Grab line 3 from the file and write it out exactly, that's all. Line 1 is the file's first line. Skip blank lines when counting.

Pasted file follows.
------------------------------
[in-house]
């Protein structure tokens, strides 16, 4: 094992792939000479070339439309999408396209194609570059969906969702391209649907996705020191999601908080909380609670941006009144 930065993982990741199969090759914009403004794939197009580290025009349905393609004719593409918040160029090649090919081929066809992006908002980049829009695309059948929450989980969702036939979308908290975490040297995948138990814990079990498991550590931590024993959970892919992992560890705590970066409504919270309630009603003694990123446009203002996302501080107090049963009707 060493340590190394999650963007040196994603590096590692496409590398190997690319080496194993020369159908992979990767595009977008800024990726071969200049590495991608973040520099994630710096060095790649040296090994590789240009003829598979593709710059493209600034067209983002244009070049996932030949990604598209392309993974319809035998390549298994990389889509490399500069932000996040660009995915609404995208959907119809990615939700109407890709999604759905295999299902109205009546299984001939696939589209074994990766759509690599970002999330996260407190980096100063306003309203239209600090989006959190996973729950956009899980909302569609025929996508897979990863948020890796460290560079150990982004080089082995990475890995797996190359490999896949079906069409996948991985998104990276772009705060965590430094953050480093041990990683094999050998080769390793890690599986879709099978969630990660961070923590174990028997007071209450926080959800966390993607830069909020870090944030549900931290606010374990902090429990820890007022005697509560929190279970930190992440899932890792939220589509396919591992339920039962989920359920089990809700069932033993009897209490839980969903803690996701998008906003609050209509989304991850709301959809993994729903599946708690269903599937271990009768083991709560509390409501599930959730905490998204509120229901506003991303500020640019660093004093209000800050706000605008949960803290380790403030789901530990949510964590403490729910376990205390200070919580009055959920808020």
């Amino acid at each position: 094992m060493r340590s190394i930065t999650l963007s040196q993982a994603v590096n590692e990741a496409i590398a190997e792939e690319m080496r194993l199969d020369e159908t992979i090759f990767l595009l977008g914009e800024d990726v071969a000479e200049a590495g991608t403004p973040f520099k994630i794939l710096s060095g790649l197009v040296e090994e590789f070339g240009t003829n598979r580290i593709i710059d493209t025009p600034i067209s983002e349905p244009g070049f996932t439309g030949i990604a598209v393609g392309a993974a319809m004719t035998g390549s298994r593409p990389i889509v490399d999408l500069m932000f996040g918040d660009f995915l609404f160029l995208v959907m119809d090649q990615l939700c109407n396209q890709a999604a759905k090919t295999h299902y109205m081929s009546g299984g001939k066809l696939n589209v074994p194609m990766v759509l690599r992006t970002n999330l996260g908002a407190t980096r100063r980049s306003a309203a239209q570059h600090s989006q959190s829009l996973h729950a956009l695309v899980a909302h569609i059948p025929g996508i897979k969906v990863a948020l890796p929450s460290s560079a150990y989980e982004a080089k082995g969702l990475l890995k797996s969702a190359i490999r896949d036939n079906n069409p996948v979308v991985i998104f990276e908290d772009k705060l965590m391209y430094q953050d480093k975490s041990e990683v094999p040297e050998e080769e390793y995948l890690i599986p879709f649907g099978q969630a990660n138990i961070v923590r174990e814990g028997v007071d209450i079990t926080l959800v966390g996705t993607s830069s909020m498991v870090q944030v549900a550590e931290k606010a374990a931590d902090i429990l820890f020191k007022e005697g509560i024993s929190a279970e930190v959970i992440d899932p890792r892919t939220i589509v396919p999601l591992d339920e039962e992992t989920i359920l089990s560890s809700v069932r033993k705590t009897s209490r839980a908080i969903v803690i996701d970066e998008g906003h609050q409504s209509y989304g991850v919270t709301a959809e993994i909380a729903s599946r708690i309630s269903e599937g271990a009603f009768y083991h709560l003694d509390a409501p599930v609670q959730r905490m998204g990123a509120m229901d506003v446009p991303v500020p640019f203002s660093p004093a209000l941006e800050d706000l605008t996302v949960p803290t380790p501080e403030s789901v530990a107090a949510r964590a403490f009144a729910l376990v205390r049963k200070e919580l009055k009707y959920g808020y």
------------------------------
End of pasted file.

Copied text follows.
């Amino acid at each position: 094992m060493r340590s190394i930065t999650l963007s040196q993982a994603v590096n590692e990741a496409i590398a190997e792939e690319m080496r194993l199969d020369e159908t992979i090759f990767l595009l977008g914009e800024d990726v071969a000479e200049a590495g991608t403004p973040f520099k994630i794939l710096s060095g790649l197009v040296e090994e590789f070339g240009t003829n598979r580290i593709i710059d493209t025009p600034i067209s983002e349905p244009g070049f996932t439309g030949i990604a598209v393609g392309a993974a319809m004719t035998g390549s298994r593409p990389i889509v490399d999408l500069m932000f996040g918040d660009f995915l609404f160029l995208v959907m119809d090649q990615l939700c109407n396209q890709a999604a759905k090919t295999h299902y109205m081929s009546g299984g001939k066809l696939n589209v074994p194609m990766v759509l690599r992006t970002n999330l996260g908002a407190t980096r100063r980049s306003a309203a239209q570059h600090s989006q959190s829009l996973h729950a956009l695309v899980a909302h569609i059948p025929g996508i897979k969906v990863a948020l890796p929450s460290s560079a150990y989980e982004a080089k082995g969702l990475l890995k797996s969702a190359i490999r896949d036939n079906n069409p996948v979308v991985i998104f990276e908290d772009k705060l965590m391209y430094q953050d480093k975490s041990e990683v094999p040297e050998e080769e390793y995948l890690i599986p879709f649907g099978q969630a990660n138990i961070v923590r174990e814990g028997v007071d209450i079990t926080l959800v966390g996705t993607s830069s909020m498991v870090q944030v549900a550590e931290k606010a374990a931590d902090i429990l820890f020191k007022e005697g509560i024993s929190a279970e930190v959970i992440d899932p890792r892919t939220i589509v396919p999601l591992d339920e039962e992992t989920i359920l089990s560890s809700v069932r033993k705590t009897s209490r839980a908080i969903v803690i996701d970066e998008g906003h609050q409504s209509y989304g991850v919270t709301a959809e993994i909380a729903s599946r708690i309630s269903e599937g271990a009603f009768y083991h709560l003694d509390a409501p599930v609670q959730r905490m998204g990123a509120m229901d506003v446009p991303v500020p640019f203002s660093p004093a209000l941006e800050d706000l605008t996302v949960p803290t380790p501080e403030s789901v530990a107090a949510r964590a403490f009144a729910l376990v205390r049963k200070e919580l009055k009707y959920g808020y």